All Articles Tagged "social networking"
Social networking is no longer about getting back into touch with people we haven’t talked to in years. Instead, it’s become a platform for people to spill and share their life on a 24/7 basis. You see people Facebooking their relationship, Tweeting their work day, and Instagramming their dates. When you’re in a relationship, it’s likely that you feel the need to tell everyone about it. However, there are some positives to keeping your relationship on the down low. Like these:
Facebook Envy: How I Learned To Stop Making Myself Miserable By Comparing My Life To That Of Others On Social Media
We increasingly seem NOT to be able to filter through what we see on social networks. Our Facebook events are loaded with graduation parties, weddings and new job celebration dinners. Our Facebook “friends” are uploading photos of their new homes, their exotic summer vacations in Bali, the newest degree to hang on their walls – while we scroll aimlessly through it all and sigh. No matter how right things might be going in our lives, sometimes we let social networking get to even the best of us, and make us long for something more because well, “they” seem like they’re happy and they’ve got it all.
We torture ourselves with social networks and wonder why we’re miserable. Life coach, Christine Hassler of TheDailyLove put it best in referencing speaker, Steven Furtick: We are often looking at “someone else’s highlight reel while we’re knee-deep in our own behind the scenes footage.” What we see is calculated and controlled. And what we feel when we see everyone else’s perfect lives splashed across our timelines should be conditioned to that very fact.
I had a hard time with this when I first came home from completing my MBA. I thought I would immediately find a great salary, apartment, and car and be living the same happy, go-getter, jet-setting lifestyle that quite a few of my friends had been fortunate enough to find directly out of college. I was very wrong.
That wasn’t the course my life took. Regardless of how many rings of employment I threw my WELL-qualified hat into, more often than not I never even heard back once I applied. I fell into depression without even realizing the depths to which I was sinking. I was angry all the time. I refused to leave the house. I sat around in my bathrobe, with a mug of hot chocolate (even during the summer months) watching The Food Network and reruns of A Different World. I scrolled through my Facebook and Twitter timelines aimlessly, watching everyone else live while I felt like I was dying inside. I felt like a failure. Why? Not because I actually was. I had gained two degrees within the course of seven years, gained three years worth of invaluable work experience within a dynamic graduate assistantship, and had gotten over my fear of driving. By any fair standard, I was no failure, but by comparison and low self-esteem I was a complete failure. I had allowed others’ highlight reels via social networks to mash my view of myself into a tiny bit of a thing, thus cementing the fear that I would never get out of this jobless, bathrobed slump.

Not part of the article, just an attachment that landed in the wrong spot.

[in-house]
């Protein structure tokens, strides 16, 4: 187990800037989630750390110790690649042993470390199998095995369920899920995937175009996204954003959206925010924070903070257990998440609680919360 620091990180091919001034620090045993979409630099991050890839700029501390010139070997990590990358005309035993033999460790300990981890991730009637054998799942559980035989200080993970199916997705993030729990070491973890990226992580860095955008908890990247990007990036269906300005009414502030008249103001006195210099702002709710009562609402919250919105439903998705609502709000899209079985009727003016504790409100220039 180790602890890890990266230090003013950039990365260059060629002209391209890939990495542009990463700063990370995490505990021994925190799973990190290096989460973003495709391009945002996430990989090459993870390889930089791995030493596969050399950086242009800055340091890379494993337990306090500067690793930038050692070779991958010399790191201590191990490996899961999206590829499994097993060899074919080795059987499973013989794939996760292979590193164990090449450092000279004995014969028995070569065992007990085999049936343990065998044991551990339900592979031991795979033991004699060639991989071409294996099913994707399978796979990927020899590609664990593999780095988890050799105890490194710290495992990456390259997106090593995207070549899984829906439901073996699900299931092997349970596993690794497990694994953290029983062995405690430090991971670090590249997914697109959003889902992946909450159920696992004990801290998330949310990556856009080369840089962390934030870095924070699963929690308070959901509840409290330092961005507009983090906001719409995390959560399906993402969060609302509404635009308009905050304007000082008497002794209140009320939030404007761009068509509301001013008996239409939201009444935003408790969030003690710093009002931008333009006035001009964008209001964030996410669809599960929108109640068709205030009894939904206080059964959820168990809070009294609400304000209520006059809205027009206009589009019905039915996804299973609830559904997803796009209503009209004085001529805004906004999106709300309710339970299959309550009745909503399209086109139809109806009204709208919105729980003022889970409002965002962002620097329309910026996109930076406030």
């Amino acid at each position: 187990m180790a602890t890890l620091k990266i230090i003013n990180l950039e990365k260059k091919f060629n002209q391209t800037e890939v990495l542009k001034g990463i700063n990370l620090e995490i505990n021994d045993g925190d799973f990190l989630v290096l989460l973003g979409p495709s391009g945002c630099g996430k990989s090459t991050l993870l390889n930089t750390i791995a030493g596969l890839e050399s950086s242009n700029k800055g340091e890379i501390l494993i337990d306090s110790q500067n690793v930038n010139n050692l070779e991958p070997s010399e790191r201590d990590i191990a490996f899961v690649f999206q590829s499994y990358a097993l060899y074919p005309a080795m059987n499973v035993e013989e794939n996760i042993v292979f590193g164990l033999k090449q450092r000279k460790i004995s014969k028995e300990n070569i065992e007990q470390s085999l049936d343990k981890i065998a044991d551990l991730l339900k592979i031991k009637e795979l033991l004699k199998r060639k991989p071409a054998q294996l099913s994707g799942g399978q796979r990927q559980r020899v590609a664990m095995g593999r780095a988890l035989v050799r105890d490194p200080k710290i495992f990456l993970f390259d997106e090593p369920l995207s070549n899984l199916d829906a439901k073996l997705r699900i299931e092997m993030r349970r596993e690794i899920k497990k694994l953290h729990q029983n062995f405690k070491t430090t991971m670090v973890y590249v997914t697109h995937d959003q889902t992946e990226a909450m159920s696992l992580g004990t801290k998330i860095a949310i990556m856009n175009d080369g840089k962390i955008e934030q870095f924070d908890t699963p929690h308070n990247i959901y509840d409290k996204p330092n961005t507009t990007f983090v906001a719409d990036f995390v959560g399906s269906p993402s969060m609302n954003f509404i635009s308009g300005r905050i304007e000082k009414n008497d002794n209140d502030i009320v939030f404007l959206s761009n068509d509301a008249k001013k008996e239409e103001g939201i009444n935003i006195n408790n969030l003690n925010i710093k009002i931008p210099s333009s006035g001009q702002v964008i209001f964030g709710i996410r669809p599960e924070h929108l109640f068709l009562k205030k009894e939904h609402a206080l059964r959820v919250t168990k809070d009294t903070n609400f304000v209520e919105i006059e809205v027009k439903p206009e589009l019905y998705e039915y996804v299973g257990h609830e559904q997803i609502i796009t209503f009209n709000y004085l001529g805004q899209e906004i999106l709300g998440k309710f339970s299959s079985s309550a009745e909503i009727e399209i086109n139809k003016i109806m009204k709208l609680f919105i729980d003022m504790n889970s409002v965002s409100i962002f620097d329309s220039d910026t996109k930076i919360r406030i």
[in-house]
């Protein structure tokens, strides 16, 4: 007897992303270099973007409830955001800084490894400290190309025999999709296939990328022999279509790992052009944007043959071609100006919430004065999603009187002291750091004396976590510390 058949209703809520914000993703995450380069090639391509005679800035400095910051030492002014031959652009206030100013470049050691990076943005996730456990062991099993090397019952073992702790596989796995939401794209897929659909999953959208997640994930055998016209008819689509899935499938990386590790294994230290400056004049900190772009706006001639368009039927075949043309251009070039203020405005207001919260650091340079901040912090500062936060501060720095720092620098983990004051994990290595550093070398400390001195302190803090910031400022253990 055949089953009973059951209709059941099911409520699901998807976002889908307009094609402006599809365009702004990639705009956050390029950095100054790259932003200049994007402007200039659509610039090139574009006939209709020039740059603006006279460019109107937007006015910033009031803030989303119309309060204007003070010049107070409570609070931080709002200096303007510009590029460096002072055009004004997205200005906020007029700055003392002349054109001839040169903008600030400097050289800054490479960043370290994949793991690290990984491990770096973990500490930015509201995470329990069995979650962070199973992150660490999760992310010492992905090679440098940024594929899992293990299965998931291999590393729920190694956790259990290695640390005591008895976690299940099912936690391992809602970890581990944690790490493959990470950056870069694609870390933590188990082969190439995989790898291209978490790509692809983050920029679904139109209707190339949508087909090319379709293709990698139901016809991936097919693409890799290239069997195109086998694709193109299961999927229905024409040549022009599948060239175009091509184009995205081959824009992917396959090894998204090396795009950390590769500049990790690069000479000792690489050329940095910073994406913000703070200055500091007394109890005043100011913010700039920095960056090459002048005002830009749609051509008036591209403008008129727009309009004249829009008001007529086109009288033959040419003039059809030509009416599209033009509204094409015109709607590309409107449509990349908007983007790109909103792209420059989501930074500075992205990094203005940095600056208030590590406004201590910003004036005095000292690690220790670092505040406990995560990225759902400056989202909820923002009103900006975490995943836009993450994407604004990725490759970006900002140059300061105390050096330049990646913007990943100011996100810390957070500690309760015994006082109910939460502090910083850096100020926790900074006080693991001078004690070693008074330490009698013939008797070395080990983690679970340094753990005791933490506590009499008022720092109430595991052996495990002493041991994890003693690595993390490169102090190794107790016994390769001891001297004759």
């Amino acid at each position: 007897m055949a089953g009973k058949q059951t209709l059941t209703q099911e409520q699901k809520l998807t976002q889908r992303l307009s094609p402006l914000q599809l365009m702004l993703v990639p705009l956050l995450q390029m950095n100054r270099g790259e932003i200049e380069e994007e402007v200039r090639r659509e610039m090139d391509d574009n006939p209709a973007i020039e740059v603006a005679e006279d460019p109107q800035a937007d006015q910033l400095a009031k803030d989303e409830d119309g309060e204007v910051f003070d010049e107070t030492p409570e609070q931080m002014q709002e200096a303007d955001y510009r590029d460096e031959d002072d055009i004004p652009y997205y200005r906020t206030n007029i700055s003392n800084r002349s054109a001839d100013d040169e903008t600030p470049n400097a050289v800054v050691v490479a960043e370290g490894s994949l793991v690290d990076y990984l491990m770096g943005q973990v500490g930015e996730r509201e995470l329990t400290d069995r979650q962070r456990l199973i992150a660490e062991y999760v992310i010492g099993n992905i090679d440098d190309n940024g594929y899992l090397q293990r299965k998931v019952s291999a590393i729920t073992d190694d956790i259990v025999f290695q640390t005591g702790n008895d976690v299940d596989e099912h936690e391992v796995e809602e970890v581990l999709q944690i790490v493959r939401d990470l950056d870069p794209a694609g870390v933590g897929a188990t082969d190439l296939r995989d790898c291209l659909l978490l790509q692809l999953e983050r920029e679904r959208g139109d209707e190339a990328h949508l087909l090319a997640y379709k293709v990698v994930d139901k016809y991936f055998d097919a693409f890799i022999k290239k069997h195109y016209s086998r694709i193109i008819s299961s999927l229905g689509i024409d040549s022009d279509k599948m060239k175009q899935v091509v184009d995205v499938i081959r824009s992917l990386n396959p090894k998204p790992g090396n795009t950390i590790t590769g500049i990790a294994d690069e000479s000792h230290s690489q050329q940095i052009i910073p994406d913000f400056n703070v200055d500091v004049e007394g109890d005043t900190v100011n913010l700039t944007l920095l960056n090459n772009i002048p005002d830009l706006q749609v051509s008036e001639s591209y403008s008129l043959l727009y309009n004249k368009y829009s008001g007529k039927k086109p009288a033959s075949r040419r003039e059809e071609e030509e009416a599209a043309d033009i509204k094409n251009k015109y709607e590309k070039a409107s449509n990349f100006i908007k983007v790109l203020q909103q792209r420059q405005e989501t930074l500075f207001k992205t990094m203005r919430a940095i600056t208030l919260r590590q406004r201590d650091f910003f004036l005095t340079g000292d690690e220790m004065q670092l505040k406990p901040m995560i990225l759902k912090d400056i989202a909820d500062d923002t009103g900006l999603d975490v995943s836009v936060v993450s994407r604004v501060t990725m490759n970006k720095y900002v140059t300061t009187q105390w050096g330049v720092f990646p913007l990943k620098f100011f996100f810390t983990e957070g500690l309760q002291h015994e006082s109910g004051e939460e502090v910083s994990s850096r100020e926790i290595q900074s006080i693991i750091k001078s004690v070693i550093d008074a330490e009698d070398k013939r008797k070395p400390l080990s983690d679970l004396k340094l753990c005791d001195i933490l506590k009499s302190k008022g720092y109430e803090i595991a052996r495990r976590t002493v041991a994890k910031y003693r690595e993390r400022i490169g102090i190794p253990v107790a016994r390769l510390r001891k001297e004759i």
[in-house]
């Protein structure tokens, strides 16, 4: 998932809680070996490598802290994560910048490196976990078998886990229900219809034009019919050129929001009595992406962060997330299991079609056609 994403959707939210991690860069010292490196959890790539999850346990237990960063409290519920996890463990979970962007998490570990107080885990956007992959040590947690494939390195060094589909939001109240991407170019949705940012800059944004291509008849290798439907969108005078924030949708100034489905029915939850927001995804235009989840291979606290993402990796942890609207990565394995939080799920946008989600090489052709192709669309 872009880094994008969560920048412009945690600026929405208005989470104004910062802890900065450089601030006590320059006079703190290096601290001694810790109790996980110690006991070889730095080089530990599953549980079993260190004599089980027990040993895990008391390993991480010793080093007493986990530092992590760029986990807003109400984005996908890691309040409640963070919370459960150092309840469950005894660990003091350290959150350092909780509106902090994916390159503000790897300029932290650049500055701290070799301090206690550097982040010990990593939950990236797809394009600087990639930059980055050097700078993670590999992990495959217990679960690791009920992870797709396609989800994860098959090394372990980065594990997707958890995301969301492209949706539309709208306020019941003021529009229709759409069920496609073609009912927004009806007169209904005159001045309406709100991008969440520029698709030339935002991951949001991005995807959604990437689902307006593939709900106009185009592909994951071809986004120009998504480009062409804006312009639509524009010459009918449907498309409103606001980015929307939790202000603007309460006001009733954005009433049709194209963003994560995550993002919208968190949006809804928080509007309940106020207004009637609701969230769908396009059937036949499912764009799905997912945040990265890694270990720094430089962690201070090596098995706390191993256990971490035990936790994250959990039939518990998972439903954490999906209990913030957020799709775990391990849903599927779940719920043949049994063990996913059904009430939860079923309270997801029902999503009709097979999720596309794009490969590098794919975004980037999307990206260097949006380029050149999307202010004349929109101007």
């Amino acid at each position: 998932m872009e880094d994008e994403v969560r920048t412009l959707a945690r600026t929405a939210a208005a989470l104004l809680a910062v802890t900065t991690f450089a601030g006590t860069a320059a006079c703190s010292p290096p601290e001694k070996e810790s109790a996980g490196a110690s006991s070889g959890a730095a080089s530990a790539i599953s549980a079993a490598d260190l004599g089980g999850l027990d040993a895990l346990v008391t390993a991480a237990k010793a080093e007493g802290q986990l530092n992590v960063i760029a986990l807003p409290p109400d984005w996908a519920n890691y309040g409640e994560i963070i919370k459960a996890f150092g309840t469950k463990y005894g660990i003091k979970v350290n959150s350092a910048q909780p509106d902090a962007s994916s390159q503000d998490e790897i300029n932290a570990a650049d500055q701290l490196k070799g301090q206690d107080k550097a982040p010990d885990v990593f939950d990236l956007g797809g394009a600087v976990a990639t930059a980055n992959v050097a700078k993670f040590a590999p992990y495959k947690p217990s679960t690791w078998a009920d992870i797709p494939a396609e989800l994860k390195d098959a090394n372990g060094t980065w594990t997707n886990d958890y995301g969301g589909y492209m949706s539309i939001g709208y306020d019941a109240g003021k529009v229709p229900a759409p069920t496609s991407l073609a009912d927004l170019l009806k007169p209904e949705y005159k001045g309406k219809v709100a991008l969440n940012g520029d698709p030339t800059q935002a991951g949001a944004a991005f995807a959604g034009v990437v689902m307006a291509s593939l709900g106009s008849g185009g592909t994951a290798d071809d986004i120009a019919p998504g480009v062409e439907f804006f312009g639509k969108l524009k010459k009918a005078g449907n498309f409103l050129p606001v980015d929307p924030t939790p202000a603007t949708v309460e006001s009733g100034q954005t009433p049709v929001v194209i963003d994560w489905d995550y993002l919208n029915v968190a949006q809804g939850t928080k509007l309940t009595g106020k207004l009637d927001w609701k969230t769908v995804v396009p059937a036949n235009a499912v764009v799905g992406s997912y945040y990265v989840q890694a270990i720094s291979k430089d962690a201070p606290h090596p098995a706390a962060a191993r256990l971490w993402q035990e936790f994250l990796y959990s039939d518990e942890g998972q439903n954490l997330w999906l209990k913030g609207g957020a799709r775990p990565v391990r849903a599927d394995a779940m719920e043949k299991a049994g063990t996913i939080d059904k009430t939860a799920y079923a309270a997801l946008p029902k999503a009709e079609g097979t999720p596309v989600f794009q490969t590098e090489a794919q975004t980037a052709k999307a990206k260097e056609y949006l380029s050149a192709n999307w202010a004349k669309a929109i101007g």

What was my cure? Getting so busy living my own life instead of vicariously living every controlled moment of someone else’s. It really was that simple. I deactivated my Facebook account quite a few times when I felt that I was getting sucked into the comparison game. I looked at my life – where my strengths, gifts and passions were and decided to make the most of those things. I created my own website geared to the empowerment of young women of color and began to look for women from all walks of life with inspiring stories to tell and interviewed them.
It was the most liberating and life-affirming thing that I had done in quite a while because I was using my gifts, my values, to be a catalyst for inspiration. To help other young women avoid the very things I had previously succumbed to. It mattered very little now what others were doing. I was happy for “them.” But I was truly excited for me.